A TULLIBODY woman is part of a drive to secure MRI scans for patients in Scotland with a rare form of cancer.

Jennifer Lewis, 53, was diagnosed with ocular melanoma in 2013 following a routine eye examination at the opticians.

She underwent a procedure for the tumour, has regular check-ups and is offered abdominal ultrasounds to monitor potential spreads to the liver.

However, she feels this is not enough and is pressing the Scottish Government to offer a better level of care in the form of MRIs, which are available in England.

The mum-of-two believes it would allow for earlier detection of metastases and wants to see the situation change for all patients.

She said: "Often, ultrasounds do not pick up lesions until they have become advanced when any treatment to prolong life would not be worth having.

"Should the worst happen and my cancer spreads, I should be given every opportunity to treat the disease as early as possible to keep me healthy and this can only be achieved by having regular MRI scans.

"The anxiety this situation is causing me is life-consuming."

Jennifer has submitted a petition on this issue to the Scottish Parliament, demanding that ocular melanoma patients in Scotland "have a voice in their treatments" and asking that they be allowed to "plan their futures". It was debated earlier this year and is due to appear once again this month.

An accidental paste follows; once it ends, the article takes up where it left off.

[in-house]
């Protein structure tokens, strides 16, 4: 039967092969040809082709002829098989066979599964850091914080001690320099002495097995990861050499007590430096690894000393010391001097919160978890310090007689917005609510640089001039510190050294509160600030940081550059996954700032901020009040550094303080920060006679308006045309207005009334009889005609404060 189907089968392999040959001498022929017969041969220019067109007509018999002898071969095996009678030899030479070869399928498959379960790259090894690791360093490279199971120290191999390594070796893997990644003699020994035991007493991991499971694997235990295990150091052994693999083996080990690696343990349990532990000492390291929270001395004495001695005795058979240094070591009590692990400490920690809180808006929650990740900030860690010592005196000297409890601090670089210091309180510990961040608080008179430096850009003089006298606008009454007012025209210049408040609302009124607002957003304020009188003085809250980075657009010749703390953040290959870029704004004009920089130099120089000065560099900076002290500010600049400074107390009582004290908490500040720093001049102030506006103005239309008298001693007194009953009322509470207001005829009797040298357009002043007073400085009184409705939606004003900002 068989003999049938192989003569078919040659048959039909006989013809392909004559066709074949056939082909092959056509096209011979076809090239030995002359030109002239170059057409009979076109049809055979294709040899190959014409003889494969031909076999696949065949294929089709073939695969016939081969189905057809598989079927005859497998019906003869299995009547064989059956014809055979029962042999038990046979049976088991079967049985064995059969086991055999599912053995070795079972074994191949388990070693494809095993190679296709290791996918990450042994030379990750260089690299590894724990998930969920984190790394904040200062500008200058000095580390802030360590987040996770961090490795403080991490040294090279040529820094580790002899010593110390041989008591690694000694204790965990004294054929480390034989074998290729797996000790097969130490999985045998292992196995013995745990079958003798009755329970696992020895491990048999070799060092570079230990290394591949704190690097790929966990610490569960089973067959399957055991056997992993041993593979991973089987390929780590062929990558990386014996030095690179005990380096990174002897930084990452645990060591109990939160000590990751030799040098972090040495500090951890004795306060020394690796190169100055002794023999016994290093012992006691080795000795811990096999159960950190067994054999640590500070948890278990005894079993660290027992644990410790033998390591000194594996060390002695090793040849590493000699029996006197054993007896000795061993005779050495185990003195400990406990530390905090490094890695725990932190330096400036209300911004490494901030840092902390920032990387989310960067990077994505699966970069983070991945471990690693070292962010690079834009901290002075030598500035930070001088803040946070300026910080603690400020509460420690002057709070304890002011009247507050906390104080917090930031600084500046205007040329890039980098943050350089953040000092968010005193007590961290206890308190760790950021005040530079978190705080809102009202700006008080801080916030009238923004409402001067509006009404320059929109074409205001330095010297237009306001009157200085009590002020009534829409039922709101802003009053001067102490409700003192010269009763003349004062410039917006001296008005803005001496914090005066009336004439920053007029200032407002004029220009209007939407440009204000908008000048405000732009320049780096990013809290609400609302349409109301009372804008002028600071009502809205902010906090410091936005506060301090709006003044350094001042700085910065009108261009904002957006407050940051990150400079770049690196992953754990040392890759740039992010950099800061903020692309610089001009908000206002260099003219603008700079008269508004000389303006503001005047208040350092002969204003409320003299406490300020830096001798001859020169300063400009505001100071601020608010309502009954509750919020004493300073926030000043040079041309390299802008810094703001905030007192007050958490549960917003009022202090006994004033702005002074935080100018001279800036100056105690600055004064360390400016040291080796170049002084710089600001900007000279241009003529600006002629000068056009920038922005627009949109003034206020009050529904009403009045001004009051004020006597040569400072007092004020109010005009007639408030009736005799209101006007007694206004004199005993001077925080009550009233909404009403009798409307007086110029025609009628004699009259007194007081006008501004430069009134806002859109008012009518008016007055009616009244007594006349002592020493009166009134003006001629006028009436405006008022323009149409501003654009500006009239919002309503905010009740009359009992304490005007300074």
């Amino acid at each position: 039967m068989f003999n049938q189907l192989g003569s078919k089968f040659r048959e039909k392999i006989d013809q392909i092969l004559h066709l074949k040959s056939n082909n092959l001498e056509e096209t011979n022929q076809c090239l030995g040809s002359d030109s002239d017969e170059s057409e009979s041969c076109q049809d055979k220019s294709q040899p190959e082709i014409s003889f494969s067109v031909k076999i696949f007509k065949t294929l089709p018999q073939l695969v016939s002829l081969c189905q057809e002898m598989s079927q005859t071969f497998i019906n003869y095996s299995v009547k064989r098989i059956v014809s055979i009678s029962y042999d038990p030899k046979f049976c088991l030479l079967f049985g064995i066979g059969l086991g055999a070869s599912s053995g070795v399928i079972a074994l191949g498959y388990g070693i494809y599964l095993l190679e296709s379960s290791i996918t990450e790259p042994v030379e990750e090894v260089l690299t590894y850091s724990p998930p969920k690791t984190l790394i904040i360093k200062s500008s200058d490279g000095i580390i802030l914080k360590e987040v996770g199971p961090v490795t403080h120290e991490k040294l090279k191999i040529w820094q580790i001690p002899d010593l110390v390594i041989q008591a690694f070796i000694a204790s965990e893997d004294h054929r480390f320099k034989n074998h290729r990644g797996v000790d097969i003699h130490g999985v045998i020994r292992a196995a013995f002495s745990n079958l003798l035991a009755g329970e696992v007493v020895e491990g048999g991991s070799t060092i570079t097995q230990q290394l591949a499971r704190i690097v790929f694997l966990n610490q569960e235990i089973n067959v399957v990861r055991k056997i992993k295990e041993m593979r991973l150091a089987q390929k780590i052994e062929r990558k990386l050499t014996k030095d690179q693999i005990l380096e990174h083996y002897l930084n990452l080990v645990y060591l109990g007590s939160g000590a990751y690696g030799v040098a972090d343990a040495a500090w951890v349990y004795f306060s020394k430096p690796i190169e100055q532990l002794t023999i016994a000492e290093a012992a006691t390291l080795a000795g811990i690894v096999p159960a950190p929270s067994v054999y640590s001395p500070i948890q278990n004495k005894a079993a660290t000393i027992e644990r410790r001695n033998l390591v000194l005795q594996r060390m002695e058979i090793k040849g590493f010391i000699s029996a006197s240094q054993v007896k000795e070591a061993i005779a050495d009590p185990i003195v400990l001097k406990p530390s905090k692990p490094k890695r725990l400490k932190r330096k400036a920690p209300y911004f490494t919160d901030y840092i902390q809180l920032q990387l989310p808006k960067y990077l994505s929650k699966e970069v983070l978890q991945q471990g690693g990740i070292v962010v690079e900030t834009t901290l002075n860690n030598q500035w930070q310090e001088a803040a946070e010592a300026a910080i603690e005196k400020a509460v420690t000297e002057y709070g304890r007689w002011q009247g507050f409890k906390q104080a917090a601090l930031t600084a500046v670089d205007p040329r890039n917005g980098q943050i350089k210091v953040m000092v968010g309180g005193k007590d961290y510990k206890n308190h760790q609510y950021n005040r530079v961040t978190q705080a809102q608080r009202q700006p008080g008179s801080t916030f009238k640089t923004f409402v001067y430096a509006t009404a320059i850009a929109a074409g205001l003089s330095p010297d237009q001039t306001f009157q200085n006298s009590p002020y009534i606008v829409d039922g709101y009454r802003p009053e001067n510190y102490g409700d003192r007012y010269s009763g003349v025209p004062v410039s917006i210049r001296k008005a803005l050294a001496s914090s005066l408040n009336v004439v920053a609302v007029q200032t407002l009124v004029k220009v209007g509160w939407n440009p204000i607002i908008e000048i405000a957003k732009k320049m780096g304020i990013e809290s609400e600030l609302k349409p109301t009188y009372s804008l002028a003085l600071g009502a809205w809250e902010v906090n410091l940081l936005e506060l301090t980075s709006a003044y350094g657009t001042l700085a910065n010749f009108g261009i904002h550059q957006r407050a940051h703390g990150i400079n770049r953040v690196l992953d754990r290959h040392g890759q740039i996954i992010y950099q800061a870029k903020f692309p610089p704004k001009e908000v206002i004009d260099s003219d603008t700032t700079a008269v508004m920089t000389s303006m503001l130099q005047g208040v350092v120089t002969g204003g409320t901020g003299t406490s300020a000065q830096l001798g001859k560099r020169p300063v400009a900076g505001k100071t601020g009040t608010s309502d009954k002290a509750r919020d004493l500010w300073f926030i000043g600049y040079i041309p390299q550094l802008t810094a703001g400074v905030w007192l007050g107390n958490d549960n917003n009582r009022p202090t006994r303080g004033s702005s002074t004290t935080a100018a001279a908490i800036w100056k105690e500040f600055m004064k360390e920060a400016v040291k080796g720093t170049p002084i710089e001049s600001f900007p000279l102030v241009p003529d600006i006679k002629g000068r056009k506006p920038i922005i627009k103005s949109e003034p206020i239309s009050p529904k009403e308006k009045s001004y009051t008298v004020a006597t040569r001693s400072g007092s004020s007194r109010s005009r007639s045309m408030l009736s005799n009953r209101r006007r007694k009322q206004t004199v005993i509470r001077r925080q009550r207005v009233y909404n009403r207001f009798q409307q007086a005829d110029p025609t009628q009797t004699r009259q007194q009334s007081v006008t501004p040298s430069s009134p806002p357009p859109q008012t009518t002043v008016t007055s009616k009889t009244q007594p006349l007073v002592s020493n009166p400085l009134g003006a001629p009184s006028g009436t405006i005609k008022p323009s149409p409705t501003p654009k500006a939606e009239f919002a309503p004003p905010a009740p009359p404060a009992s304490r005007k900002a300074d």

National cancer charity OcuMel UK has stepped up its fight. It is lobbying the Scottish Parliament to consider the issue of MRI scanning and, in correspondence to the Scottish Parliament’s Public Petitions clerk, it said research groups – comprising consultants specialising in ocular oncology, liver surgery, abdominal radiology and pathology – concluded these were the most effective way of detecting spread of the disease.

The organisation said that half of patients will develop the incurable form of the cancer and will have metastases (secondary malignant growths) occurring in another part of the body.

In 90 per cent of these cases,the disease will spread to the liver first allowing for detection to be targeted via scans.

Jennifer, who urges people to keep up to date with their eye check-ups, said she was delighted that OcuMel UK is pushing for the rights of Scottish patients, as it can be "a matter of life or death".

Jo Gumbs, national director at OcuMel UK, said: "We are concerned that lives could be at risk by patients not receiving the most appropriate type of scan to detect early spread of their cancer elsewhere in their body.

"We are informed the decision why patients in Scotland are being denied access to MRI scans is due to a lack of research into the effectiveness between MRI and ultrasound in detection of extremely rare cancer.

"It is not fair to penalise a patient of a rare cancer for this reason and it makes no economic sense.

"Ocular melanoma is an aggressive cancer with most people only surviving around six months if diagnosed with secondary disease.

"It is widely recognised that an ultrasound scan is inferior to MRI for early detection of disease and this cancer needs to be identified at the earliest opportunity to ensure the best possible outcome for the patient."